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  • Aesthetic of Strength: the Air Force Memorial and Virilio’s Last War
  • Char Roone Miller (bio)

“We have to face the facts: today, speed is war, the last war.”

- Paul Virilio, Speed and Politics, p 139

Three giant stainless steel shoots sprouted in the fall of 2006 on a hill to the immediate west of the Pentagon in Arlington, VA.1 The tallest of these somewhat un-seasonal growths rises 270 feet above the ground and high above the Washington D.C. skyline. Designed by James Ingo Freed to evoke “flight and the flying spirit” in the abstract manner of Italian Futurism, the Air Force Memorial’s “bomb burst” design captures connections between the speed of planes and the explosive cargo they deliver in what could be either the contrails of three jets rocketing toward space or the dust traces of a bomb’s concussion, depending on the viewer’s imagined distance and speed in relation to the giant curved quarter-arches. It is by prompting such acts of imagination that memorials invite participation in their ideas. This essay examines the Air Force Memorial in order to understand the creative ways in which it prompts thought (particularly as related to problems of speed and strength) and explores how those ideas could transform the need people have for war.

“Today,” Paul Virilio has claimed, “speed is war, the last war.” Speed, moreover, evaporates distance bringing war so close to us as to create a war on our ‘selves.’ In its celebration of strength calibrated to concerns of speed, distance, and perspective, the memorial presents some possibilities for imagining a shift in the location and direction of war. Counter to Virilio’s yearning for older and slower time, this essay attempts to embrace speed and war in order to challenge our need to destroy those who are far away.2 The memorial celebrates destruction but leaves open who or what is being destroyed; is it, for example, a specific territory or is it the very idea of territory? In distinction with the early modern period of national states and colonies in which wars were for territory, Virilio asserts that contemporary wars, wars of speed, erase the utility of territory. For Virilio, speed is not only war, it is the last war. Speed, he claims, will drive humanity to extinguish the possibilities of its own freedom.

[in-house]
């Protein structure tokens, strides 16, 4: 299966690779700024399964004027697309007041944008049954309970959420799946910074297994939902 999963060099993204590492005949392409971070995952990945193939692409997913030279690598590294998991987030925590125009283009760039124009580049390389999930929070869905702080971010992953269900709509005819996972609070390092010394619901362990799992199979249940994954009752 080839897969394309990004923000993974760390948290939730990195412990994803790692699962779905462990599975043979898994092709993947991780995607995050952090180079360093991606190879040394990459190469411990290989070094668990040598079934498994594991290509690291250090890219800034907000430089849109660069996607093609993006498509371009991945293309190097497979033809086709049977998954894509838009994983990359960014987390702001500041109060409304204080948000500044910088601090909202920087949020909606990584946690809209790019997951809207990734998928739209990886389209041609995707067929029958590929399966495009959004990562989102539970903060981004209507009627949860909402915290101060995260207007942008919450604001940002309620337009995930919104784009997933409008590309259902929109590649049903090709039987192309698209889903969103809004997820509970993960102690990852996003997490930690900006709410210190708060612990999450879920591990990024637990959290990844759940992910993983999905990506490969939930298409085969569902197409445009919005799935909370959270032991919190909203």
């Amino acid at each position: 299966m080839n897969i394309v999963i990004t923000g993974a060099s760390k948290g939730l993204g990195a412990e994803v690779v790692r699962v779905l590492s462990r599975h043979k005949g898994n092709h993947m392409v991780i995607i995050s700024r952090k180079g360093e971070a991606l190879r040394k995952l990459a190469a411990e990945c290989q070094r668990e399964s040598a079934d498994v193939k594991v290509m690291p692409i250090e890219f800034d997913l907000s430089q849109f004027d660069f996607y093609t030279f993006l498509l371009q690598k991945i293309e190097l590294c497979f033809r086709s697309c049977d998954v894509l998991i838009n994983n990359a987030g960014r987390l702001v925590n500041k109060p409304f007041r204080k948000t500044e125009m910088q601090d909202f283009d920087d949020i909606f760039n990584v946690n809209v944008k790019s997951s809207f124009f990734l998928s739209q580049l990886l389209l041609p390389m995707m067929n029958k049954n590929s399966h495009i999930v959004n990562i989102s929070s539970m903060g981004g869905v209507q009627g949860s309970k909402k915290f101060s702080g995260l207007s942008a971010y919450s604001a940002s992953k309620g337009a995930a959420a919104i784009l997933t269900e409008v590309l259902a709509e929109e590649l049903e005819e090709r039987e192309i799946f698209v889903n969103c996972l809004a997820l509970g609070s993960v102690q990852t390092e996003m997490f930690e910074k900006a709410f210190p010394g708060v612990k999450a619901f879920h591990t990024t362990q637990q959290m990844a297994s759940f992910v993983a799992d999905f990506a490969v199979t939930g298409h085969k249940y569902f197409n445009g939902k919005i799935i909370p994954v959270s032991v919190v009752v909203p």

The suppression of national boundaries and the hyper-communicability of the world do not enlarge the space of freedom. They are, rather, a sign of its disappearance, its collapse, before the expansion of an all-too-tangible totalitarian power, a technological control over civilized societies that is growing ever more rapid and refined.3

Speed, with its claustrophobic field of totalitarian power, however, might not be the final war. Maybe humans have a chance to develop and protect conceptions of freedom, if they exploit the possibilities for strength that speed presents. The Air Force Memorial, as an expression of ideas about speed and war, can stimulate thinking about strength and even reduce the enthusiasm with which the U.S.A. makes war on weak and poor people.4 And it could even help achieve Virilio’s objectives, “to effect the most necessary de-institutionalization of all: that of the military.”5 Speed might indeed be the final war, but more specifically, it could be a war defined by a never-ending attack on the parts of ourselves that attempt the destruction of others.

[photo 1]


Typically, Washington D.C. memorials are designed to enforce interpretations that glorify war and sacrifice for the state. The memorials that take a different approach often find themselves reconfigured. The National Capital Planning Commission, for example, approved $100 million in 2006 to build a Vietnam Veterans Memorial Center, to control the interpretations of the Wall Memorial designed by Maya Lin.6 The 25,000 square-foot underground center would, according to the sponsoring House Bill, “ensure the proper remembrance of Vietnam veterans and the Vietnam War.”7 Pressures to maintain comforting national narratives in Washington memorials are difficult to resist. James Ingo Freed’s United States Holocaust Memorial Museum attempted to let “memory be sufficiently ambiguous and open-ended...

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